Nikolaus Kittel

Sorry, you have not enough rights to view this image.Nicolaus Kittel, fully Nikolai Ferdinandovich Kittel (1805 - 18 April 1868) was a Russian bow maker who until recently thought to be of German origin, and was known as the "Russian Tourte".

According to the latest findings, we now know that his full name was Nikolai Ferdinandovich Kittel and that he was actually of Austrian origin as it is stated in his marriage certificate. Kittel himself always signed letters and invoices with the name Nikolai Kittel. In all German and French documents (undiscovered till today), he is named Nikolai, no single time as Nikolaus.[2]

Kittel was an enigmatic figure (who worked in St. Petersburg 1825-1868).[3] He is known to have employed some of the leading makers, (as did his great Parisian contemporary Jean-Baptiste Vuillaume), including Russian, Vladimir Ivanoff, and German makers such as Heinrich Knopf (and Ludwig Bausch ?), to make his bows.

In Czarist Russia N. Kittel served as violinmaker to the court, making superb violins which were considered the best being made in Russia, and produced bows of unsurpassed quality, often using beautiful highly flamed wood.

The design of Kittel bows is also derived from an advanced Tourte model although this interpretation of Tourte is distinctly different from the French interpretations.

His bows are rare and highly prized by soloists.

Kittel bows are nearly always quite light and flexible. Despite their flexibility, Kittel bows have extremely quick playing characteristics alongside a unique beauty of tone.

"Nikolai Kittel died on April 18, 1868 at the age of 63. In his obituary, it stated: 'Thus, in the realm of the bow, the curtain was drawn on a career of memorable achievement'.[4]

"Henri Vieuxtemps preferred Kittel bows even to those of F.X. Tourte. Since then, Kittel's bows have been used by the greatest soloists, among them Wieniawski, Heifetz, Elman, Seidel, Leopold Auer, Stern, Kochanski, Rosand, Erica Morini, Zimbalist, Kogan, Menuhin and today Vadim Repin. Kittel bows are extremely rare. In 1999, a gold and tortoiseshell-mounted violin bow made in St Petersburg in the mid 19th century by Nikolai Kittel, from the The Yehudi Menuhin Collection, fetched £51,000 (Sotheby's auction, London : £58,650 / US$94,837 with buyers premium) more than three times the high pre-sale estimate (est: £10,000-15,000)." - Filimonov Fine Violins - 2007

Contents

  • 1 Quotes
  • 2 References
  • 3 Bibliography
  • 4 External links

Quotes

  • "Until the collapse of Soviet Union (1989-1990), the exact birth date and the date of his death was ambiguous due to lack of factual information from behind the "Iron Curtain", especially due to the many events such as the Bolshevik Revolution, the Russian Civil War, WWI, WWII and of course the Cold War (mid-1940s until the early 1990s). Many of the well known violin/bow books starting with the Lutgendorff (pub.1922) and some who have since copied his "information" (such as the Henley, Roda, Vannes and others), relied on speculation stating his dates as (1839–1870) . To reiterate, the correct date for this maker is: Nikolaus Kittel/ Nikolai Ferdinandovich Kittel b.1805-d. April 18, 1868 ".[5] Gennady Filimonov (2007)
  • "Nikolai Kittel died on April 18, 1868 at the age of 63. In his obituary, it stated: 'Thus, in the realm of the bow, the curtain was drawn on a career of memorable achievement'.[6]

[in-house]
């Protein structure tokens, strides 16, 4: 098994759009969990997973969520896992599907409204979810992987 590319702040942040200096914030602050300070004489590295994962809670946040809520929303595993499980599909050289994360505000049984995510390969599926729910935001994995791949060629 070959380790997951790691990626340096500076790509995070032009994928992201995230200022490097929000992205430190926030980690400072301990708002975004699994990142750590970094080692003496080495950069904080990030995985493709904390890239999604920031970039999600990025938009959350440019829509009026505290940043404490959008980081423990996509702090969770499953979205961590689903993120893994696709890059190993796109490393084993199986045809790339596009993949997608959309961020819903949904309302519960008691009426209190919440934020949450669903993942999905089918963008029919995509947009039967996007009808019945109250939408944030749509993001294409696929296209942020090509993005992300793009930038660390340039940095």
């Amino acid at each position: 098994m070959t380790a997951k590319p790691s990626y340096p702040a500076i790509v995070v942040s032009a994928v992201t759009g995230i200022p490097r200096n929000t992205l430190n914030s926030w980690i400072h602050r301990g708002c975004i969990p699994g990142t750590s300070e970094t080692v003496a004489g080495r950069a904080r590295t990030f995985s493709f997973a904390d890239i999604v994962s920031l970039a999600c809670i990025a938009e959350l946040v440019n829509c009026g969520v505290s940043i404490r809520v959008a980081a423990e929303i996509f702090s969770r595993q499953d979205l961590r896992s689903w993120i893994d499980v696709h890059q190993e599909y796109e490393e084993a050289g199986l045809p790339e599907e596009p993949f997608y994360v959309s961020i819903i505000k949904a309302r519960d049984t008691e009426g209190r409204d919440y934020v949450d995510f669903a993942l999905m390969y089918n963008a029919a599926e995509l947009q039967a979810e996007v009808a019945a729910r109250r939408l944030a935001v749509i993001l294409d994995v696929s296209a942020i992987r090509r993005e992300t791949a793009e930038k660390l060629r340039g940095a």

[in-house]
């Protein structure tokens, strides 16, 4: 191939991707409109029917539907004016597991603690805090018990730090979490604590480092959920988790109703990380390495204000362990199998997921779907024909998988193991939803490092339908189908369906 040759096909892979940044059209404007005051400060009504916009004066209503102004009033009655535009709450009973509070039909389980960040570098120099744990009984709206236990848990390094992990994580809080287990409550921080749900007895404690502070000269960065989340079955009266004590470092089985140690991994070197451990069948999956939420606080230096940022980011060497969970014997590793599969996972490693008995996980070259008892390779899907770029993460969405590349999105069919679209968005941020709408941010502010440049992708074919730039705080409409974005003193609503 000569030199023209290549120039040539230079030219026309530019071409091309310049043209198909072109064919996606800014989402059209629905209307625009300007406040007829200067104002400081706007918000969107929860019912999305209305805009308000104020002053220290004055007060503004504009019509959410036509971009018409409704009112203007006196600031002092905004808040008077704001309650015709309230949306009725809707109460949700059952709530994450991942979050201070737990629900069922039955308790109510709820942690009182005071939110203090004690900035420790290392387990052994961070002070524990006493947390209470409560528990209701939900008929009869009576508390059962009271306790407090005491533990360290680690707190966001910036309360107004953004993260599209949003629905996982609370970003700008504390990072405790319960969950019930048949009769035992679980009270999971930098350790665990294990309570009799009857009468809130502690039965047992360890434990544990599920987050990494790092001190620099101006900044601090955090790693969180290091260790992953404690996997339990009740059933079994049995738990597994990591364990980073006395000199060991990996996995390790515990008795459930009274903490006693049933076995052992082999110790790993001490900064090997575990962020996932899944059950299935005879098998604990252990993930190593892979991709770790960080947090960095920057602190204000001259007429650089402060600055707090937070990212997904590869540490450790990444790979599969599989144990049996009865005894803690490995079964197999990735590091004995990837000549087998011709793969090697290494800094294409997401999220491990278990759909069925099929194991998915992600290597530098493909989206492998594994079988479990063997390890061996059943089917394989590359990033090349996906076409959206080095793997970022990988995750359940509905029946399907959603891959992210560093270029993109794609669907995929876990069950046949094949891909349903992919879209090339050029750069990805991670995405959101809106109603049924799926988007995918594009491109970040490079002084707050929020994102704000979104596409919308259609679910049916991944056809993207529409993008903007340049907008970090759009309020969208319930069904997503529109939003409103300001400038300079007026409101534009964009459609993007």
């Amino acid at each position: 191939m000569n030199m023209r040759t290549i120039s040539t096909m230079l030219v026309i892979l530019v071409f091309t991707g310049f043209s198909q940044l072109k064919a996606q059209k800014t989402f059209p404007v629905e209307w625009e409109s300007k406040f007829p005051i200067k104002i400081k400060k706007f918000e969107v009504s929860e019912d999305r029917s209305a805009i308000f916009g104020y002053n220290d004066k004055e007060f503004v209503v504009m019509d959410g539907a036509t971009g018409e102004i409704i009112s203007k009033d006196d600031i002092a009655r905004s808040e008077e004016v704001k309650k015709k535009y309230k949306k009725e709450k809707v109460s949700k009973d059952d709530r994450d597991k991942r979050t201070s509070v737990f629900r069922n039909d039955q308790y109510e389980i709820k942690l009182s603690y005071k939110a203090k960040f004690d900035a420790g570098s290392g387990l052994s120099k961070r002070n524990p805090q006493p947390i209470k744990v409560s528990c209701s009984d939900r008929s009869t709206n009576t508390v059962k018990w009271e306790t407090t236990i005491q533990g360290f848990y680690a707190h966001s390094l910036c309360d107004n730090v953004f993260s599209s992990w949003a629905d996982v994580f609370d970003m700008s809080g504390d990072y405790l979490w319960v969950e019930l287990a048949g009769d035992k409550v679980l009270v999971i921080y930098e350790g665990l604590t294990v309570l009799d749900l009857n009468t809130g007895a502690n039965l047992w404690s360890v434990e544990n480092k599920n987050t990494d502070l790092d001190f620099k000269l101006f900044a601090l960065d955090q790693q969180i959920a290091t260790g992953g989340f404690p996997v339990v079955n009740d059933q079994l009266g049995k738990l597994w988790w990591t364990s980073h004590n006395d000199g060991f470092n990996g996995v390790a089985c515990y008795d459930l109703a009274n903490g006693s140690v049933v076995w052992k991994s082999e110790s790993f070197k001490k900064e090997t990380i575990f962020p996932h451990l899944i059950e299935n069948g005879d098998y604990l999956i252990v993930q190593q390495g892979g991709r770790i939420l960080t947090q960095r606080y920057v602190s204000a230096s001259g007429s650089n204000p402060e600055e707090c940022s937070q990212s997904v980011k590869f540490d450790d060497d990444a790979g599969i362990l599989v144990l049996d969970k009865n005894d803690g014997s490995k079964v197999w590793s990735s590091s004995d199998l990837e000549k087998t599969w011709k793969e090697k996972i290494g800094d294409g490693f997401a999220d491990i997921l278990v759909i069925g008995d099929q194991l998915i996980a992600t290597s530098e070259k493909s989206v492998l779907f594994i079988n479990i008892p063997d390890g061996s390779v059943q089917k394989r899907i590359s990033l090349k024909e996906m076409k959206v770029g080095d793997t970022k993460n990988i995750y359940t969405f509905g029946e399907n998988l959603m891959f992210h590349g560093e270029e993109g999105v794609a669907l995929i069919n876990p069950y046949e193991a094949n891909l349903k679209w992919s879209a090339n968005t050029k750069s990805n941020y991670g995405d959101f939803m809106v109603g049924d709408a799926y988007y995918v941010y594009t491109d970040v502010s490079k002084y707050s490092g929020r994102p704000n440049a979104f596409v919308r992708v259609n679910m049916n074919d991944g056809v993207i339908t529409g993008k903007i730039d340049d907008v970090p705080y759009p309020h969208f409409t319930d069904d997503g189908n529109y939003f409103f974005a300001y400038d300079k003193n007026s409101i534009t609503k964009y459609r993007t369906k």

• "Heifetz: I prefer my Kittel that Professor Auer gave me as a gift a long time ago. But I don't always use it. I have others. The Kittel must rest. It gets tired. . . sometimes it needs hair." - Jascha Heifetz[7]
  • Nikolai Ferdinandovich Kittel was born 1805 or 1806 in St. Petersburg, Roman Catholic, Austrian nationality, counted back from his marriage certificate from 27 July 1841, when he marries at the age of 35. E. Vitachek designates the year of birth 1806, however, without documentation.[8]

References

  1. ^ STRAD magazine - "Nikolaus Ferder Kittel: The Russian Tourte" by Harvey and Georgeanna Whistler
  2. ^ The Bows of Nikolai Kittel- Klaus Grünke, Josef P. Gabriel, Yung Chin in co-operation with Darling Publications Cologne, 2011
  3. ^ STRAD- 'Favorite Bow' - article by Joseph Gold (recollection of Jasha Heifetz and his Kittel bow)
  4. ^ Moscow, Russian Federation archives
  5. ^ Filimonov Fine Violins
  6. ^ Moscow, Russian Federation archives
  7. ^ An Interview with Herbert Axelrod", VSA Proceedings, Vol. IV, No. 1, Winter, 1977/78, 1977.
  8. ^ The Bows of Nikolai Kittel- Klaus Grünke, Josef P. Gabriel, Yung Chin in co-operation with Darling Publications Cologne, 2011

Bibliography

  • Moscow, Russian Federation archives
  • STRAD magazine - "Nikolaus Ferder Kittel: The Russian Tourte" by Harvey and Georgeanna Whistler
  • STRAD- 'Favorite Bow' - article by Joseph Gold (recollection of Jasha Heifetz and his Kittel bow)
  • VSA 14 #2 1995 Nicolaus Kittel: The Russian Tourte by Kenway Lee 183
  • Jascha Heifetz: An Interview with Herbert Axelrod", VSA Proceedings, Vol. IV, No. 1, Winter, 1977/78, 1977.
  • Roda, Joseph (1959). Bows for Musical Instruments. Chicago: W. Lewis. ISBN 2-85955-002-X. OCLC 906667.
  • Vannes, Rene (1985) [1951]. Dictionnaire Universel del Luthiers (vol.3). Bruxelles: Les Amis de la musique. OCLC 53749830.
  • William, Henley (1969). Universal Dictionary of Violin & Bow Makers. Brighton; England: Amati. ISBN 0-901424-00-5.
  • Die Geigen und Lautenmacher - by Lutgendorff, Frankfurt 1922.
  • Encyclopedia of the Violin - Alberto Bachmann
  • Deutsche Bogenmacher-German Bow Makers Klaus Grunke 2000
  • Vitachek, E. Ocherki po istorii izgotovleniia smychkovykh instrumentov, 2nd ed. Edited by B. V. Dobrokhotov. Moscow, 1964
  • The Bows of Nikolai Kittel- Klaus Grünke, Josef P. Gabriel, Yung Chin in co-operation with Darling Publications Cologne, 2011

External links


From Wikipedia, the free encyclopedia: Nikolaus Kittel